An expert witness to the Grenfell Tower public inquiry tasked with assessing how the council landlord handled fire risk is embroiled in conflict of interest claims after it emerged that his son now works for the council as its head of fire safety.
Colin Todd is advising the disaster inquiry on the adequacy of fire risk assessments carried out on the council block before the fire, which killed 72 persone. His son, Keith Todd, works as director of fire safety for the tower’s owner, the Royal Borough of Kensington and Chelsea (RBKC).
Grenfell United described the arrangement as “distressing”, while another of the bereaved, Nabil Choucair, who lost six relatives in the fire, said it was a conflict of interest and added: “It can’t be allowed to happen.”
The situation, first revealed by Inside Housing magazine, emerged after Monday’s opening of the latest phase of the inquiry, which places under the microscope the conduct of the council and its arm’s-length social housing body, the Kensington and Chelsea Tenant Management Organisation.
A key theme would be “RBKC’s leadership, culture and purpose insofar as they influenced fire safety”, l'inchiesta ascoltata.
Colin Todd’s evidence was already set to be controversial, with one lawyer for the bereaved alleging he is not “an appropriate expert to guide the inquiry”. Adrian Williamson QC cited Todd’s view that “little if any special competence is required in relation to the principles of fire safety to enable a competent fire risk assessor” to assess the fire risk to a block such as Grenfell.
Un altro, Stephanie Barwise QC, said Todd’s report vindicated the conduct of RBKC’s appointed fire risk assessor, Carl Stokes, who she claimed “lacked any professional registration and invented some of his professional qualifications”. She said Todd’s position was “unlikely to withstand scrutiny”.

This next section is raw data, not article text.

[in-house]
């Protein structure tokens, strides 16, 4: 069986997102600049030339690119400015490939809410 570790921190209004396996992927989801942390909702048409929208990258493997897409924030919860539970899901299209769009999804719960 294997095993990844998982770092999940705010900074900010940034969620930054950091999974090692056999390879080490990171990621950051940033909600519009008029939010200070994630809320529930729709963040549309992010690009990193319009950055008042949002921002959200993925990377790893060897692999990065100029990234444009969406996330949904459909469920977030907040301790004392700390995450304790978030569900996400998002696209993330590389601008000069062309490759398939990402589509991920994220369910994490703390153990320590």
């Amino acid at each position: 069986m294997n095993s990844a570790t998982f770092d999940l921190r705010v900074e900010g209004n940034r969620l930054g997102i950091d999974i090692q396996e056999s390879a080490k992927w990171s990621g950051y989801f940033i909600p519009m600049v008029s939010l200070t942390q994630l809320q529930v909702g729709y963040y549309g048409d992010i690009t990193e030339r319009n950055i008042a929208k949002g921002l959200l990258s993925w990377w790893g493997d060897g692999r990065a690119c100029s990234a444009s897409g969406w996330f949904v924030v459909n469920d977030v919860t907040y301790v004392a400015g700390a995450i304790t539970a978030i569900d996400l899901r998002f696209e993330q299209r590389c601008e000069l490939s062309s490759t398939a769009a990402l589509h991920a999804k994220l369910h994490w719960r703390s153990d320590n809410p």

Todd’s evidence is also at odds with another inquiry witness, Dr Barbara Lane, and lawyers for the bereaved want the inquiry panel to follow Lane’s analysis. Al contrario, the lawyer for RBKC described Colin Todd as a “distinguished” expert.
Choucair told the Guardian the relationship created “a conflict of interest”. “It doesn’t look good at all," Egli ha detto. “You can’t have a father and son like this. It’s totally wrong.”
Keith Todd worked for his father’s fire safety consultancy for six years.
Grenfell United said in a statement: “With so much at stake in the public inquiry, this is careless at best. Is it just a coincidence that Colin Todd has opposed every other expert’s opinion at the inquiry and that most lawyers apart from RBKC and TMO have no confidence in him?
“We do not trust him. It’s distressing to know that his son, who might share similar views, has been the head of fire safety at RBKC from 2019.”
The group concluded: “How can we have faith in a process to uncover the truth by using the same tools that the inquiry has heard were part of the problem? Once again, we’re let down by a system which allows the perpetrators to mark their own homework.”
Both the inquiry and the council have claimed potential conflicts of interests are being managed and said Todd and his son had signed undertakings not to discuss the inquiry.
“Colin Todd informed the inquiry of his son Keith Todd’s intention to take up employment with RBKC at an early stage,” a spokesperson for the inquiry said. “Keith Todd will not be involved in any way in advising RBKC regarding evidence it gives to the inquiry about the Grenfell Tower fire and … Colin and Keith Todd will not discuss in any way fire safety matters relating to RBKC.”
A council spokesperson added: “Both Keith and Colin have entered into legal undertakings not to discuss matters relating to the inquiry with each other. Grenfell is a tragedy that should not have happened and can never happen again. Our duty is to the truth and we will continue to cooperate fully with the Grenfell Tower inquiry – whatever it takes and whatever the consequences for the council.”
Colin Todd has been contacted for comment.